Dispositions of Real Estate by Non-Residents

As taxable Canadian property, a gain on the disposition of real estate by a non-resident is generally subject to Canadian tax at Canadian rates for capital gains and recaptured capital cost allowance.

Withholding taxes must be remitted, and may be based on the gain on sale only where a withholding tax certificate is obtained under section 116 of the Act. If no certificate is requested by the due date (either before the sale, or within 10 days following the sale), then the purchaser is required to withhold based on the gross purchase price. The withholding rate is 25%. An additional 12% applies for the province of Quebec, which has its own certificate request procedure under Article 1097.

One common problem that arises when a NR disposes of Canadian real estate is that a 116 certificate will only be issued if all the withholding requirements have been met in the past. That is, if no returns were filed under section 216, then the CRA will require remittance of 25% of gross rents for the previous years plus interest. If the 2 year deadline has passed, the CRA will normally not accept late-filed 216 returns.

Canadian Tax on the Entertainer

Like most people, while enjoying a live concert or watching a movie, my mind inevitably begins to wander away from the performers on stage towards the Canadian income tax rules that apply to them. They are truly talented and unique, these non-residents of Canada, and as such, special tax rules apply to them.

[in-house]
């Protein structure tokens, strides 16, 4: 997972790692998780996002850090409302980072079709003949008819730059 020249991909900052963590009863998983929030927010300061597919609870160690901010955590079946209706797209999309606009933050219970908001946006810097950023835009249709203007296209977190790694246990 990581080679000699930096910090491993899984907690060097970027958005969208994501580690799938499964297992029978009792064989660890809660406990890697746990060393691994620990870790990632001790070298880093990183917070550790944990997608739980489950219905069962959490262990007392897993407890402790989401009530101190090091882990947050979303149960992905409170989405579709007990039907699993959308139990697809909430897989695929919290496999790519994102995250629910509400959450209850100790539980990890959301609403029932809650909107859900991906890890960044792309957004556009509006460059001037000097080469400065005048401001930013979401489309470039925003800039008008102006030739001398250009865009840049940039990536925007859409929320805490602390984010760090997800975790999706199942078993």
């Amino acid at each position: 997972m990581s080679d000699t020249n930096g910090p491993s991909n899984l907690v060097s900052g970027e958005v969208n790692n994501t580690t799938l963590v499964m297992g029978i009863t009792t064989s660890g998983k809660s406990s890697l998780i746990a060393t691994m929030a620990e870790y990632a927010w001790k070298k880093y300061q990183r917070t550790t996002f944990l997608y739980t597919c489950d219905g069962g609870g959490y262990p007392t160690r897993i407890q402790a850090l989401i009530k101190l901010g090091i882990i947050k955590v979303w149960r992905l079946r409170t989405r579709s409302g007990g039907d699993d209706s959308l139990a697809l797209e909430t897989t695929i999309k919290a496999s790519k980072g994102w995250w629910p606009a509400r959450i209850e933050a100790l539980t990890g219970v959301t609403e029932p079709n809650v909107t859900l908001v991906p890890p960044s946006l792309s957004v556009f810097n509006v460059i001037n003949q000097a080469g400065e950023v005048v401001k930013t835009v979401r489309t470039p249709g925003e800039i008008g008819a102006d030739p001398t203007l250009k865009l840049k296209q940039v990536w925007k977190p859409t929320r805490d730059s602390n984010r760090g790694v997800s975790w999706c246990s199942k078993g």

General Rule for Services Rendered in Canada

In my August 31 post you will recall that we dealt then with Regulation 105 withholding requirements. When a non-resident enters Canada to perform services, he is subject to a 15% levy (plus an additional 9% in Quebec) on account of income tax payable in Canada. This charge applies similarly to musicians, and other performing artists. According to the CRA, these performers are carrying on business in Canada and are subject to tax on their income earned in this country.

In many cases, however, services rendered by a resident of a treaty country, such as the US would be exempt from Canadian taxes. Business income is exempt under most treaties unless the taxpayer has a “fixed base regularly available to him” in this country.

Artistes and Athletes

A special section found in most of Canada’s treaties deals specifically with “Artistes and Athletes”. This provision essentially provides that the above treaty exemption for business income does not apply to income of more that $15,000 in a year, derived as an entertainer such as a movie, theatre, radio or television artiste, a musician or an athlete. Accordingly, these talented people have to “pay to play”, so to speak.

Requirement to File a Tax Return